March 28 2007
Directors : C.R.D.
This letter is to urge you to appeal to Mr.Penner to re-examine the evidence which determined him to impose a land-based treatment requirement. He quoted the recent SETAC report The conclusion of that report reads
...the benefits of treatment cannot be described or calculated with any precision. This observation does not mean that the benefits would be insignificantThe last sentence reads
a potential approach might be to install treatmentConsiderations about what the public would like took up the rest of the conclusion and were clearly therefore a core reason for proposing that approach. Never before will a fortune have been spent on a project the benefits of which cannot be described precisely (they are not described at all).
No-one knows more about this issue than Dr. Peter Chapman . A recent report by him reads ."...the scientific evidence to date is clear: ecological effects attributable to the outfalls are small in magnitude and limited in spatial extent, do not translate into major effect on ecosystem function, are similar to North American jurisdictions with primary/secondary treatment, and may be decreasing over time". This view is consistent with those of all the scientists involved in monitoring for the last 35 years and the contrast between the two views is stark. SETAC do not claim that lack of treatment will cause damage. We only have their double negative. No official view has been provided giving the opinion of local scientists about the SETAC report, nor even about the views of our famous Pat Bay Oceanographic Centre. Some years ago their Director, Dr. Bob Stewart, an internationally renowned scientist now deceased, gave lectures in Victoria to explain why treatment was not needed. It damages the local scientific community to play no part in Victoria’s most important scientific issue.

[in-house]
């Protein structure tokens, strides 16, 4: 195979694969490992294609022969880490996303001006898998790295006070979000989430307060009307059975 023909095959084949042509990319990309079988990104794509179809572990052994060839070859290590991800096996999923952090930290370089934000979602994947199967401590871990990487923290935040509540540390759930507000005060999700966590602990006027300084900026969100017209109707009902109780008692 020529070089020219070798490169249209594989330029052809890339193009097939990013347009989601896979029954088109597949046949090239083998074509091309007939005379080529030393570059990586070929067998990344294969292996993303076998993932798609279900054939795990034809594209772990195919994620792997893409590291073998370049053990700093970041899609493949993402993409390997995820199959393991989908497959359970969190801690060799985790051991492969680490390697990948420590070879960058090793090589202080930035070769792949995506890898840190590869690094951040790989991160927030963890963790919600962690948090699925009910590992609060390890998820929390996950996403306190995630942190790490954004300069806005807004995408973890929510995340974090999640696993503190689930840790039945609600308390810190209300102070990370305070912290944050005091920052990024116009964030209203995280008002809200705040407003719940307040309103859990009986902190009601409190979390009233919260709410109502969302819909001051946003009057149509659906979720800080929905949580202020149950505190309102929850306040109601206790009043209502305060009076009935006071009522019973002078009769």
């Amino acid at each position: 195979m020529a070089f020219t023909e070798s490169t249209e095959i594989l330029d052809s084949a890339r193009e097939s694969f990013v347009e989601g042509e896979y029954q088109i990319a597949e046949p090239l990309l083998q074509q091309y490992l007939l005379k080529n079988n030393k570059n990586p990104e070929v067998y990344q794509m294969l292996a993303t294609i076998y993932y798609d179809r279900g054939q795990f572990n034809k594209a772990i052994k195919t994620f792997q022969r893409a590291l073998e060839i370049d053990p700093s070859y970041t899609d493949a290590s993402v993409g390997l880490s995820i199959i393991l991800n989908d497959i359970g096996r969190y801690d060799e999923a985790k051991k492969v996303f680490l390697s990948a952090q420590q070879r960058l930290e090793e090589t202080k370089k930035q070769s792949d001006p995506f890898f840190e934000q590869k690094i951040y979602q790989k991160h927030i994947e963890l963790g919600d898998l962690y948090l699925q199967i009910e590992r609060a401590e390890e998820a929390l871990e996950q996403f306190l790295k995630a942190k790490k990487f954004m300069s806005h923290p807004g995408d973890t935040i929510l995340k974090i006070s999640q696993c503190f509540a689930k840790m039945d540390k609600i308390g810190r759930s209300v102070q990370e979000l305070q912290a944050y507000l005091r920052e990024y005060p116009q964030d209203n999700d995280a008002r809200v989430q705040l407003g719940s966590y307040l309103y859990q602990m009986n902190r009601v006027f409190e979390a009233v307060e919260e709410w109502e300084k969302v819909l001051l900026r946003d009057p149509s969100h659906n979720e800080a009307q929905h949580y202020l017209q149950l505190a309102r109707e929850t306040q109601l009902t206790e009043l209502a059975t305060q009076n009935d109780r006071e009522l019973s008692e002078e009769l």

Mr.Penner also wrote about toxic metals. Scientists tell me their molecular form in salt water cannot do damage; also the quantities are insignificant compared with, say, Emory Creek on the lower mainland, just one of many old gold mine sites that used huge amounts of mercury. No comparison was made with other outfalls in the Province in far more critical locations.
There follows some observations about adverse effects-see separate link. The most reasonable interpretation of the evidence is that building land based plants will have the net effect of causing some environmental damage and accordingly should not proceed even if it cost nothing. Similar deductions have been made on this issue about long outfalls versus secondary treatment in other parts of the world where conditions are less favourable.
Yours Truly, J.E.Dew-Jones, P.Eng.
For detailed technical appraisal by dedicated professionals see www.rstv.ca